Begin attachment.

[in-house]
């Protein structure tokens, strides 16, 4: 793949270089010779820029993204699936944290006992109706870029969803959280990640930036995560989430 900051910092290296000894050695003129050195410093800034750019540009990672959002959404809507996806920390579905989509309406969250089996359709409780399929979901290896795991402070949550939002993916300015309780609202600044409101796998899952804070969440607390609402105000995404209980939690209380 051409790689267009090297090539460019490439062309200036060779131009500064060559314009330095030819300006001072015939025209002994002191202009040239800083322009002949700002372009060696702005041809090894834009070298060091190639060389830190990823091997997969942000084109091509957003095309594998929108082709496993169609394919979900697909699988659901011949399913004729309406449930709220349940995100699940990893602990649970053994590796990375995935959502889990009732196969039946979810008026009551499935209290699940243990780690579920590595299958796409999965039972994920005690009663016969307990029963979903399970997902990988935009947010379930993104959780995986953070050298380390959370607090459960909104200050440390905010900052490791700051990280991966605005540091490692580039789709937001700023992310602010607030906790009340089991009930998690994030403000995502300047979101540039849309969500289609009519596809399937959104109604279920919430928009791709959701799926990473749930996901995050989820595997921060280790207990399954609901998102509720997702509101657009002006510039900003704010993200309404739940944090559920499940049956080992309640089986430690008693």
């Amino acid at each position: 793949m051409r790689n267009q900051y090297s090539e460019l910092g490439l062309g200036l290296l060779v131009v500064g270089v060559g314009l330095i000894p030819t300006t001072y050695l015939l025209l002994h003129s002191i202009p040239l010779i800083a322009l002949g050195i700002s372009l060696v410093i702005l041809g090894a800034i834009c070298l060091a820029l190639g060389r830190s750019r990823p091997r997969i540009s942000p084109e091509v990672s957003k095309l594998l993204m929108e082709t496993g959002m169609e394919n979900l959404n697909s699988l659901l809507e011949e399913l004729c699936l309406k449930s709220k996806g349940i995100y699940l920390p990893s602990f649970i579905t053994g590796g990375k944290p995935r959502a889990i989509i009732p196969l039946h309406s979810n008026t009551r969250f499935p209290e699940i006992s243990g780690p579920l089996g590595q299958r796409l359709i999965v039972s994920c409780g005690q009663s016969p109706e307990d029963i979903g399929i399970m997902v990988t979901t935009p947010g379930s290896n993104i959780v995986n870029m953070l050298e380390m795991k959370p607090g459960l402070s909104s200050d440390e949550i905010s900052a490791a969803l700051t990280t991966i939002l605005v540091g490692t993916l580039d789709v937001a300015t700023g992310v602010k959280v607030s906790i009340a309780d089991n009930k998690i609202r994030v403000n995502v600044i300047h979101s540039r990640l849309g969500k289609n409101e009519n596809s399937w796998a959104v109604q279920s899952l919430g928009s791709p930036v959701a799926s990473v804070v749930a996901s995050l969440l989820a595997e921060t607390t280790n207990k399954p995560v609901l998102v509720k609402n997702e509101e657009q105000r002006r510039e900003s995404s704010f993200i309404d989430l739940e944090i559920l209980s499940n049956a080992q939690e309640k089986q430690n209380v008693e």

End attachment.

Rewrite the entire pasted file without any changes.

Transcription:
[in-house]
């Protein structure tokens, strides 16, 4: 793949270089010779820029993204699936944290006992109706870029969803959280990640930036995560989430 900051910092290296000894050695003129050195410093800034750019540009990672959002959404809507996806920390579905989509309406969250089996359709409780399929979901290896795991402070949550939002993916300015309780609202600044409101796998899952804070969440607390609402105000995404209980939690209380 051409790689267009090297090539460019490439062309200036060779131009500064060559314009330095030819300006001072015939025209002994002191202009040239800083322009002949700002372009060696702005041809090894834009070298060091190639060389830190990823091997997969942000084109091509957003095309594998929108082709496993169609394919979900697909699988659901011949399913004729309406449930709220349940995100699940990893602990649970053994590796990375995935959502889990009732196969039946979810008026009551499935209290699940243990780690579920590595299958796409999965039972994920005690009663016969307990029963979903399970997902990988935009947010379930993104959780995986953070050298380390959370607090459960909104200050440390905010900052490791700051990280991966605005540091490692580039789709937001700023992310602010607030906790009340089991009930998690994030403000995502300047979101540039849309969500289609009519596809399937959104109604279920919430928009791709959701799926990473749930996901995050989820595997921060280790207990399954609901998102509720997702509101657009002006510039900003704010993200309404739940944090559920499940049956080992309640089986430690008693």
């Amino acid at each position: 793949m051409r790689n267009q900051y090297s090539e460019l910092g490439l062309g200036l290296l060779v131009v500064g270089v060559g314009l330095i000894p030819t300006t001072y050695l015939l025209l002994h003129s002191i202009p040239l010779i800083a322009l002949g050195i700002s372009l060696v410093i702005l041809g090894a800034i834009c070298l060091a820029l190639g060389r830190s750019r990823p091997r997969i540009s942000p084109e091509v990672s957003k095309l594998l993204m929108e082709t496993g959002m169609e394919n979900l959404n697909s699988l659901l809507e011949e399913l004729c699936l309406k449930s709220k996806g349940i995100y699940l920390p990893s602990f649970i579905t053994g590796g990375k944290p995935r959502a889990i989509i009732p196969l039946h309406s979810n008026t009551r969250f499935p209290e699940i006992s243990g780690p579920l089996g590595q299958r796409l359709i999965v039972s994920c409780g005690q009663s016969p109706e307990d029963i979903g399929i399970m997902v990988t979901t935009p947010g379930s290896n993104i959780v995986n870029m953070l050298e380390m795991k959370p607090g459960l402070s909104s200050d440390e949550i905010s900052a490791a969803l700051t990280t991966i939002l605005v540091g490692t993916l580039d789709v937001a300015t700023g992310v602010k959280v607030s906790i009340a309780d089991n009930k998690i609202r994030v403000n995502v600044i300047h979101s540039r990640l849309g969500k289609n409101e009519n596809s399937w796998a959104v109604q279920s899952l919430g928009s791709p930036v959701a799926s990473v804070v749930a996901s995050l969440l989820a595997e921060t607390t280790n207990k399954p995560v609901l998102v509720k609402n997702e509101e657009q105000r002006r510039e900003s995404s704010f993200i309404d989430l739940e944090i559920l209980s499940n049956a080992q939690e309640k089986q430690n209380v008693e």